The “E-Land War” has paid the attention of the mass media and the nation as a whole. Although it was resolved in a not altogether unfavorable way, it was a reminder that this problem had gone on unsolved for 10 years, ever since the implementation of the Act on the Protection of Non-Regular Workers. There were still many vulnerable workers in Korean society who, in spite of the unfair termination of their contracts, their poor working conditions, and in spite of being discriminated against merely for being irregular employees, were powerless to do anything at all about it. Further, even those who were reclassified as contractual employees for an indefinite contractual period under the Act on the Protection of Non-Regular Workers saw no improvement in the way they were treated such as many continuing to see a widening salary and benefits gap between themselves and regular workers. This has contributed to growing inequality in South Korean society.
The Act on the Protection of Non-Regular Workers reclassifies contract workers who have worked for two years or more as contractual employees with no fixed term, requires management to employ them directly, prohibits unreasonable discrimination against them through wages or working conditions, and grants non-regular workers who were discriminated against the right to seek redress before South Korea’s Labor Commission.
However, the reality is that improved treatment of non-regular workers has not improved that much. Currently, only the discriminated individual against has standing to seek redress for discrimination under the Act on the Protection of Non-Regular Workers, and only if the discrimination is unreasonable when compared with a regular employee with the same or similar job duties. Further, very few workers are willing to jeopardize their contracts in order to pursue this remedy.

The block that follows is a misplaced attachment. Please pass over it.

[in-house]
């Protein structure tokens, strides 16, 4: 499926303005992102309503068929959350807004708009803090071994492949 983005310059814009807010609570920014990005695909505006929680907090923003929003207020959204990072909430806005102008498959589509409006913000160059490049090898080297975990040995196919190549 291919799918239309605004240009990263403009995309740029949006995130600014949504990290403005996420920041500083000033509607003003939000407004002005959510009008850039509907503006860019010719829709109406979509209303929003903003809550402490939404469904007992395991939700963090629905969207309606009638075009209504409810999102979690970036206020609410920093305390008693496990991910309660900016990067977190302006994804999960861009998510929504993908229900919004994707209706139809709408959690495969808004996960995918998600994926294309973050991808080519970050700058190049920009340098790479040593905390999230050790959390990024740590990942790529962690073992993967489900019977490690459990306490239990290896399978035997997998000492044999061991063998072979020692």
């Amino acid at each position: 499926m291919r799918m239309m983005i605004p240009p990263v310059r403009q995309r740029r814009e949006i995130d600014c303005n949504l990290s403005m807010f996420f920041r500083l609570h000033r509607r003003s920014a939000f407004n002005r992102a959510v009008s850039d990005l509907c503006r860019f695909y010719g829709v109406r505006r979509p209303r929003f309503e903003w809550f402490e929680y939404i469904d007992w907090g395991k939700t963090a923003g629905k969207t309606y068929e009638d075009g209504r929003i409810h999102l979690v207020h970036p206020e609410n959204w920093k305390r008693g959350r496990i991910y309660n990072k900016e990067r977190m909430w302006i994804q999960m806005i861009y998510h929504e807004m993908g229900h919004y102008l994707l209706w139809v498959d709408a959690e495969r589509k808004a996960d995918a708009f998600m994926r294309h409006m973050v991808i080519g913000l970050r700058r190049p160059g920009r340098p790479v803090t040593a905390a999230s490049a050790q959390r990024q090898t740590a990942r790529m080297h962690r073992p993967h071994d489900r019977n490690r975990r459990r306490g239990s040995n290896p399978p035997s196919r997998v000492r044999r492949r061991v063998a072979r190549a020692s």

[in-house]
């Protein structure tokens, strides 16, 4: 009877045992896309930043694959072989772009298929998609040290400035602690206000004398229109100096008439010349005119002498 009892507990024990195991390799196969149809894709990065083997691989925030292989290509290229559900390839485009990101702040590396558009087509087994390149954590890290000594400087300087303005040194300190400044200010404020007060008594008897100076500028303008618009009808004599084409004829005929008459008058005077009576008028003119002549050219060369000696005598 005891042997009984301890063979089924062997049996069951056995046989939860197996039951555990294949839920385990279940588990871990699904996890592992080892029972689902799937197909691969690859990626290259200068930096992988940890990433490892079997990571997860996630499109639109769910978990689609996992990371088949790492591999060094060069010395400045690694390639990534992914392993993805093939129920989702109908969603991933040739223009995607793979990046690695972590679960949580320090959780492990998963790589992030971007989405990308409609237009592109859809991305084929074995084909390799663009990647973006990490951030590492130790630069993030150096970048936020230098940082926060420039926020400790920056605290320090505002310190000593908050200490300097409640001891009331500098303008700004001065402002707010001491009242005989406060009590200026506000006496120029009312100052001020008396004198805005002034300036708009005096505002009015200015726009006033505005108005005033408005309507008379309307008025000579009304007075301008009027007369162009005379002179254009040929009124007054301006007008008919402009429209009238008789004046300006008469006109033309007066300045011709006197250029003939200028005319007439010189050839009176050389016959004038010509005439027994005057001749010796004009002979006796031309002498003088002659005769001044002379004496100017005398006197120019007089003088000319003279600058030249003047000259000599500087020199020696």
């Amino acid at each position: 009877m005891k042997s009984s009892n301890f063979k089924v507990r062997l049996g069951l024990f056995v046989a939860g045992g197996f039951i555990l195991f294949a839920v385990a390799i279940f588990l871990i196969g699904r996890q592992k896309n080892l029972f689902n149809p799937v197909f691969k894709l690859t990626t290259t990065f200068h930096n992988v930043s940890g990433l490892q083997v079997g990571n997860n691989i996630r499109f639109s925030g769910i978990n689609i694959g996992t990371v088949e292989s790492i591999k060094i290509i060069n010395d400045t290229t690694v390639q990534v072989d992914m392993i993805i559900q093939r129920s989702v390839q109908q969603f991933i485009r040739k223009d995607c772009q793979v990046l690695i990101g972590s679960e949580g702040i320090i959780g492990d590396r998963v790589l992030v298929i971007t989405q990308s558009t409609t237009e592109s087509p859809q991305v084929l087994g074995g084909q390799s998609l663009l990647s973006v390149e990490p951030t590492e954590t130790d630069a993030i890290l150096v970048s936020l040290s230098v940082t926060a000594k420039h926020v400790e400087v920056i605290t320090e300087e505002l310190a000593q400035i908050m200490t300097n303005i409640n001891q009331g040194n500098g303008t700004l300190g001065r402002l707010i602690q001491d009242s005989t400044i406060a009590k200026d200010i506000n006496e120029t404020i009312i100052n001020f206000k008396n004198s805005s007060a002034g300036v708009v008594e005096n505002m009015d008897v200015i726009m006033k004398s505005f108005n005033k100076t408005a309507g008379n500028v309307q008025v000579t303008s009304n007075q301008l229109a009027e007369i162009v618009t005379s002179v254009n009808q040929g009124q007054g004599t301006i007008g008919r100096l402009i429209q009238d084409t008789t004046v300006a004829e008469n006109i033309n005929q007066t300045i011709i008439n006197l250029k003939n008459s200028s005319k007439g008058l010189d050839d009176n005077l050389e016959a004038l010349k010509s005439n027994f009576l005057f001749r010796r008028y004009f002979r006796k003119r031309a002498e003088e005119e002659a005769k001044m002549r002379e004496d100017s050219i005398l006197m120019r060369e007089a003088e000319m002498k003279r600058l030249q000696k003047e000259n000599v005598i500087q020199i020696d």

Table 5 shows the state of utilization of this discrimination remedy system, which peaked in 2008, the year after the Act on the Protection of Non-Regular Workers was implemented, at 1,948 petitioners using the system, and has been declining ever since, falling all the way to only 78 cases in 2012. Given the large proportion of non-regular workers in South Korea, the number of cases where the discrimination remedy system has actually been used is profoundly low. Why are there so few cases of the discrimination remedy system being used? The Ministry of Labor announced that it would consider the potentially negative consequences faced by those non-regular workers who individually petition for redress of discrimination, and that it would introduce a method whereby a labor union could represent an individual member as a petitioner, but so far this has not been implemented. Further, even when a petitioner does make a claim, in many cases the commission finds that no discrimination occurred because the scope of regular employees with the same or similar job duties is very narrow. We believe this is the reason for the declining frequency of the use of the discrimination remedy system.